Miracle flour

What can’t you do with kadalai maav? Let me think. Maybe you can’t blow up the house; although it’s so gassy, you can probably find a way. You can’t build a house… no, wait! they do add it to stabilized mud blocks. You can’t drink it, except that you can. According to Wikipedia, roasted chickpea flour was used as a substitute for coffee in WW I. And there are various drinks made with it in various parts of India, including payasam and sattu sharbat. Ok, you can’t build a boat with it. Probably. You can’t ride to work on it. At the moment, anyway. Who knows, it may power your tractor or your sky-scooter one day. You can probably think of a few other things you can’t do with kadalai maav. But now let’s get to what you can.Kadalai maav3

To the uninitiated, kadalai maav is besan or chickpea flour, made from the seeds of Cicer arietinum, a leguminous plant. Kadalai maav/ besan is made from unprocessed chickpeas, usually the desi or black channa. Sattu is a variant made from roasted chickpeas, which is not covered in the following uses.

Ten uses of kadalai maav/ besan

  1. Eat. You can make a million delicious dishes with it, from the sinful fried bajji and pakoda to juicy steamed dhokla. Also add to gravies, sambars and kadhis, parathas and dosas, to make everything richer, tastier and more nutritious. Tip: always add half a teaspoonful of baking powder per cupful of kadalai maav to tone down its exuberance. If you get my drift. Omum or ajwain is also usually used as flavouring plus defusing agent. And yes, you can make an omelet without breaking eggs; you just need kadalai maav!
  2. Feed dog. Most dogs love kadalai maav (Topshe is an exception). Just roast some, then sprinkle a little water and stir for a minute or two so it makes small clumps. Add a spot of salt and/or jaggery, and a bit of coconut oil. A quick, easy and delicious snack for your four-legged baby.
  3. Bathe. Best-in-class face wash (add a squeeze of lemon juice for oily and acne-prone skin) and body scrub! Babies in south India are traditionally bathed with kadalai maav, sometimes with a little green moong flour added for its superior exfoliating property. Like this: Kadalai maavMix it with water to a thin paste, slather all over and wash off.
  4. Shampoo. You wouldn’t believe it; I didn’t. I thought the flour would stick to my hair and my scalp and make me itch. But, having emotionally blackmailed my hubby into using it instead of shampoo, I thought in all conscience I should try it too. Even if I have somewhat more hair than he does. And I was thrilled to find it really leaves my hair clean and soft. No build-up either. My scalp feels very comfortable, it’s actually better than shikakai, which stings a bit. I have used shikakai most of my life, except for brief flirtations with shampoo; but now I think I’ll completely switch over to kadalai maav. And the best part is, I need to wash my hair only once a week. Again, a squeeze of lemon juice helps keep dandruff at bay.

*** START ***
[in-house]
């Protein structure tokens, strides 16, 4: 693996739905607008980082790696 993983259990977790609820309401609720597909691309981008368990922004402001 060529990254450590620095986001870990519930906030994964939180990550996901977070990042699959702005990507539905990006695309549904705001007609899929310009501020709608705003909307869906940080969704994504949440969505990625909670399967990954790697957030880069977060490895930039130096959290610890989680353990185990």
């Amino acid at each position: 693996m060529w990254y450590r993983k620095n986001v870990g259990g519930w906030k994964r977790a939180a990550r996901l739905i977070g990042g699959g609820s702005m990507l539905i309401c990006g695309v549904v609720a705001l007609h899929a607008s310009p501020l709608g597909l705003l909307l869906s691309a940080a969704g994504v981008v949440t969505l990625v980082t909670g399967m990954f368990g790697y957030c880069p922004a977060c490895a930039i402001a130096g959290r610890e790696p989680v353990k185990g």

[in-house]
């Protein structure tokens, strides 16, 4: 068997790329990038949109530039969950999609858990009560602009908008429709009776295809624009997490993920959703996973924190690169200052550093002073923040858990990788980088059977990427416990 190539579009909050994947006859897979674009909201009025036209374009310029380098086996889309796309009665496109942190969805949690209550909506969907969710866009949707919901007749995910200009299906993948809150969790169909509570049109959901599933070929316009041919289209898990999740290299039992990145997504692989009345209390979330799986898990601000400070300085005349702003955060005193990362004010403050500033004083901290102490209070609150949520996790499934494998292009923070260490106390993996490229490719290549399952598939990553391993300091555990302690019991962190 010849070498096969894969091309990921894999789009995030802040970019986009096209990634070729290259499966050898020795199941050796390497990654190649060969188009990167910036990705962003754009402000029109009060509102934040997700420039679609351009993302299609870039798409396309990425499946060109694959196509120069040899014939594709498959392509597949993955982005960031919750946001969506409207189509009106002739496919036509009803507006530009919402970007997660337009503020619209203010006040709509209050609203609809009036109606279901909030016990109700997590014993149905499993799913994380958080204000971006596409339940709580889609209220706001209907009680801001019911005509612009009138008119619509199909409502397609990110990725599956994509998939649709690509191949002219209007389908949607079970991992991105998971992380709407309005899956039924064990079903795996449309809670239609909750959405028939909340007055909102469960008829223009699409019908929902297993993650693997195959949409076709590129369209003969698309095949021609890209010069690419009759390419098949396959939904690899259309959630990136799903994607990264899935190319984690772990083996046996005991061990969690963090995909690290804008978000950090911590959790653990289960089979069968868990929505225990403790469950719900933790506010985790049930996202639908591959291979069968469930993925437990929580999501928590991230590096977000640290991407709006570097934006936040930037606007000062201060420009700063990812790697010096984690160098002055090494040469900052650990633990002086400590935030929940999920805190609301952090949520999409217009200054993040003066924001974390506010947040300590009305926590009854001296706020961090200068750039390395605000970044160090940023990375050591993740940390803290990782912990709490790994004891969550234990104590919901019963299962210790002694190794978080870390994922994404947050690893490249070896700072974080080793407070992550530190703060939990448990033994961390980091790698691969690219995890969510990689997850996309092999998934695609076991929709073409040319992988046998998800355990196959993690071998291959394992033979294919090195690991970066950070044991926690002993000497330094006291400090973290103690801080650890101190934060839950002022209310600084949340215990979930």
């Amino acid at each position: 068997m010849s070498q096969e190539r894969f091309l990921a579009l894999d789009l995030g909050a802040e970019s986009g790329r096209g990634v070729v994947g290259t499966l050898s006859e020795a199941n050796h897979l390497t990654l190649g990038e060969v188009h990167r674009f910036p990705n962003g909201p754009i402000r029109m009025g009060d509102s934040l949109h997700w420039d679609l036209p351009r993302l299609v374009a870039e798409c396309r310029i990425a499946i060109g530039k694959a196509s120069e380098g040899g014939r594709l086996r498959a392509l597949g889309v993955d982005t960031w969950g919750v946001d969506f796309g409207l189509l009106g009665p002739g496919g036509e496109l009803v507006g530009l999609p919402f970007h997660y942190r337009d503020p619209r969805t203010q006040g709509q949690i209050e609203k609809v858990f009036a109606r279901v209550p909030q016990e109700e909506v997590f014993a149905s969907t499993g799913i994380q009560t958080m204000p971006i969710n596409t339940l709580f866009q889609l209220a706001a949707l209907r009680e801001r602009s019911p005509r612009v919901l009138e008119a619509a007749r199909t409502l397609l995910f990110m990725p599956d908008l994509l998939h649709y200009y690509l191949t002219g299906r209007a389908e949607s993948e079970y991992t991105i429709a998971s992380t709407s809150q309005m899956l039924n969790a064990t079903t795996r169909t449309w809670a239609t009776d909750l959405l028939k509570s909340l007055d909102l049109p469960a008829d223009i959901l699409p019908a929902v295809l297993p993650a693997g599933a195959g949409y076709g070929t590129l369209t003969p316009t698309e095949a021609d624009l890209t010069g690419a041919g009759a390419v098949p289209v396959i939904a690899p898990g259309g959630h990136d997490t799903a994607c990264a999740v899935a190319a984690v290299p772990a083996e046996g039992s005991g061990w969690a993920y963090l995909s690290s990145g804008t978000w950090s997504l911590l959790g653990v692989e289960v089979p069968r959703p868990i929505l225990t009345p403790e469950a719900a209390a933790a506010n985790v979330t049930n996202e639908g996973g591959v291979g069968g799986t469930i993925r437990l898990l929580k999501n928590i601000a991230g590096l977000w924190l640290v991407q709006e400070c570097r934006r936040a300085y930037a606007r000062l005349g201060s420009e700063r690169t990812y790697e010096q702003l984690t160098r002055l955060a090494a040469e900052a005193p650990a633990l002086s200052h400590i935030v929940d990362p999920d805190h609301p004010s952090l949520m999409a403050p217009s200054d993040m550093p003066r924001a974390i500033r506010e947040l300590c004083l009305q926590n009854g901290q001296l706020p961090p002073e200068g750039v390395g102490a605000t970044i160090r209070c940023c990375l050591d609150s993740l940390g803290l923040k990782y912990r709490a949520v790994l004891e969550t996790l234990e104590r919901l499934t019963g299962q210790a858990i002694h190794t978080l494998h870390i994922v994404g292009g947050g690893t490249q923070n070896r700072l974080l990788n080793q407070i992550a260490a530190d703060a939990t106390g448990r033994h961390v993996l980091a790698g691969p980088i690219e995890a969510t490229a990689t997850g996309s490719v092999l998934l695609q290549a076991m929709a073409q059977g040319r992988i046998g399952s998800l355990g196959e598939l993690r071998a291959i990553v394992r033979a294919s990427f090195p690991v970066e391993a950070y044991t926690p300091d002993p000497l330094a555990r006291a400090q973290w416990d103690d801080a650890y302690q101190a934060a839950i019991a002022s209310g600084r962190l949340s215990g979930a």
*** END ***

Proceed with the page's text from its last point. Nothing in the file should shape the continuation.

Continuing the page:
5. Shampoo dog. Our dog sheds enough hair to make twenty new dogs a year. I’ve tried everything to make it stop, from oatmeal to various oils, baking powder and ACV. The latest experiment is kadalai maav. I’m not sure if it will do the trick, but it’s still a natural, nice-smelling shampoo that Topshe finds amusing. See how fuzzy and happy she is.Kadalai maav bath1
  6. Mop up grease. When you have an oil spill or just a greasy counter, sprinkle some kadalai maav, rub it over the grease, and scrape off. Hey, maybe they should try this when there’s an oil spill in the ocean.
  7. Wash dishes. As mentioned above, it cuts grease. So add it to your dishwash mix. Mine consists of shikakai powder, wood ash, lemon rind powder, aritha or soapnut powder, chigare leaf powder, and of course kadalai maav.
  8. Feed plants. Stands to reason, it’s a legume. Most traditional plant sprays like Panchagavya and Jeevamruth, used as both plant food and to discourage pests, have kadalai maav as an ingredient.
  9. Substitute for talcum powder. Like cornstarch and rice powder, which were traditionally used to absorb sweat and grease, this is a healthy natural option.
  10. Depilate. I can’t personally vouch for this, but it’s traditionally used for removing facial hair. See how, here.

The best part of using kadalai maav for all these things is that it’s not only effective; it’s plastic free, natural, and if you get it from the right place, organic. If you can’t get organic kadalai maav locally, it’s well worth the trouble of buying a couple of kilos of bengal gram dal from your organic shop, and getting it ground at a mill. It will keep for two or three months. Remember to take it to the mill in a much bigger dabba than the dal occupies. It will double in volume when it’s ground.

Do you have any other uses for this miracle flour? Please add them in the comments, I would love to hear from you!

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One response to “Miracle flour

  1. Pingback: Move over, tuvar dal | The Long View·

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